Sabotage probe after Cathay oxygen flasks emptiedTop News | Stella Wong 28 Aug 2019
Thirteen portable oxygen flasks on two Cathay Pacific flights to and from Toronto a fortnight ago had been discharged in 24 hours, and the airline is investigating whether it was sabotage.
The flasks ensure cabin crew can move about when there is a sudden drop in air pressure and planes are equipped with 22 bottles.
The incident comes amid intense scrutiny of Hong Kong's flag carrier after its CEO resigned and several pilots and flight attendants were terminated following an order by Chinese civil aviation authorities to stop its staff from supporting anti-extradition protests.
Cathay said yesterday it discovered that oxygen in the flasks had been discharged or partly depleted on Hong Kong-bound CX829 flight on August 17 and CX826 on August 18 at Toronto airport.
The discovery was made while both planes were on the ground prior to departure back to Hong Kong. Five flasks were affected on the August 17 flight and eight on the following day's flight.
"We can confirm that the depleted oxygen bottles were immediately recharged and checked for serviceability by engineers prior to their flights," Cathay said yesterday. "At no point was the safety of our crew and passengers compromised."
Cabin crew and passengers have in-seat aircraft oxygen available at all times, it added.
Cathay said it was taking the issue seriously but did not reply if the incident was reported to police.
A passenger told The Standard that his flight CX829 had been set to depart at 1.45am (Toronto time) on August 18. At about 1.30am, the passenger said they were informed their flight would be delayed as it encountered an issue with oxygen bottles.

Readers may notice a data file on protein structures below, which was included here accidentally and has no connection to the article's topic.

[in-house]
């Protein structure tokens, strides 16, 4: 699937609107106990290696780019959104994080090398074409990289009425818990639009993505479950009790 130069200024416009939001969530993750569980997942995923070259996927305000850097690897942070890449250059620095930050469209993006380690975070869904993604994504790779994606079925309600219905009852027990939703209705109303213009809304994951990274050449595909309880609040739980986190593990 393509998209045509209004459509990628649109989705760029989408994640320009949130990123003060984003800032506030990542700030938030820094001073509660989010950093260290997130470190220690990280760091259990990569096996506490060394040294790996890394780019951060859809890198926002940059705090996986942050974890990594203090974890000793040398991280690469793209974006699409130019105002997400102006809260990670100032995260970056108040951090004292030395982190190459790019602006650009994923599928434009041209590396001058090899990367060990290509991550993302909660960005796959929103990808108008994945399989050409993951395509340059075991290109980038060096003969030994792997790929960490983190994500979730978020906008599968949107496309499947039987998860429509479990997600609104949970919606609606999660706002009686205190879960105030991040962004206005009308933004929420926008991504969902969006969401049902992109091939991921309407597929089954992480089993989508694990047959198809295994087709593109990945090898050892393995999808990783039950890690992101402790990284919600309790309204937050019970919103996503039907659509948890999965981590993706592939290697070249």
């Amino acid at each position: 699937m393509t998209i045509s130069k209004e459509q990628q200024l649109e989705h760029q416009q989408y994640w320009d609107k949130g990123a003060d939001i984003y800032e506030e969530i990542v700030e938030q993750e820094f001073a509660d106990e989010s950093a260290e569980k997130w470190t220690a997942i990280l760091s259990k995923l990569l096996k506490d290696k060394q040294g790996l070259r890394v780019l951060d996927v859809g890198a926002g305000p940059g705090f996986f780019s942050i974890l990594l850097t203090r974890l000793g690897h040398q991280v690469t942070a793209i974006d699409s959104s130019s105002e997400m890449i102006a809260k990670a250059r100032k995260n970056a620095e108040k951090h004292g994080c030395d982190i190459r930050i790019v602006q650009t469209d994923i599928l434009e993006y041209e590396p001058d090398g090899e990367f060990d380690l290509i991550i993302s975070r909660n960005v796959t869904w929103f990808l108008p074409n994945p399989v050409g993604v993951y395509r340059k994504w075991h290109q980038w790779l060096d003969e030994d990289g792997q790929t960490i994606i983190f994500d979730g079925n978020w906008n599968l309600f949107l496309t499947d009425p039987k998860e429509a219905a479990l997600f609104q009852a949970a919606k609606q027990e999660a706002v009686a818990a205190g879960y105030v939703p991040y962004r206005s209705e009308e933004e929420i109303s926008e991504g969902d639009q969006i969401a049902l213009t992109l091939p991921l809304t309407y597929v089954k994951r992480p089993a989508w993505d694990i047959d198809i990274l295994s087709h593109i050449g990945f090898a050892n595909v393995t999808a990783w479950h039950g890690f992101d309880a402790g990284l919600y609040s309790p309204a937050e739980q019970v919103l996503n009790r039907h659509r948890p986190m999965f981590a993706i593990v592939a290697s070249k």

The airline also asked if there were passengers who could give up their seats voluntarily and offered them compensation such as free accommodation and upgrades. The flight finally took off, apparently with all passengers, more than one hour later.
A Cathay flight attendant told The Standard that oxygen bottles will sometimes be offered to passengers when they feel unwell as the flasks are not limited for cabin crew use during an emergency.
Pro-democracy lawmaker Jeremy Tam Man-ho, a former Cathay pilot, said if a problem occurs in the aircraft's pressure system, the oxygen masks above passengers' heads will drop down. "At the same time, cabin crew will also have oxygen bottles to carry with them so they can move around and assist passengers," he said.
Tam believed the incidents were unrelated to passengers on the flights as the number of affected bottles was not small.
"After the flights land and all passengers and cabin crew leave the aircraft, the planes will stay [in Toronto] for a few hours. Will there be a chance that other people such as engineers, cleaners and ground staff have entered the planes?" he asked.
He said the incident involved aviation safety and hoped the authorities will conduct a full investigation.
"If someone can mess with oxygen bottles, can they mess with other equipment in the future?"
Meanwhile, the Confederation of Trade Unions has changed the location of its assembly today from Cathay City after police objected to that location.
But last night they issued a letter of no objection to the assembly at Edinburgh Place in Central.
The group expressed disappointment in the appeal result. It said the decision limited the freedom of assembly and was biased to the employer.
The protest aims to urge Cathay to revoke their decisions of firing employees and called the company to "stop terrorizing staffs."
The group earlier postponed the protest opposing the termination of at least seven Cathay employees over their social media postings supporting the fugitive bill on Monday to today.
Cathay made the move after the Civil Aviation Administration of China ordered it to ban all employees who have supported or joined "illegal protests," "violent actions" and "overly radical activities" from operating flights to the mainland or flying through Chinese airspace.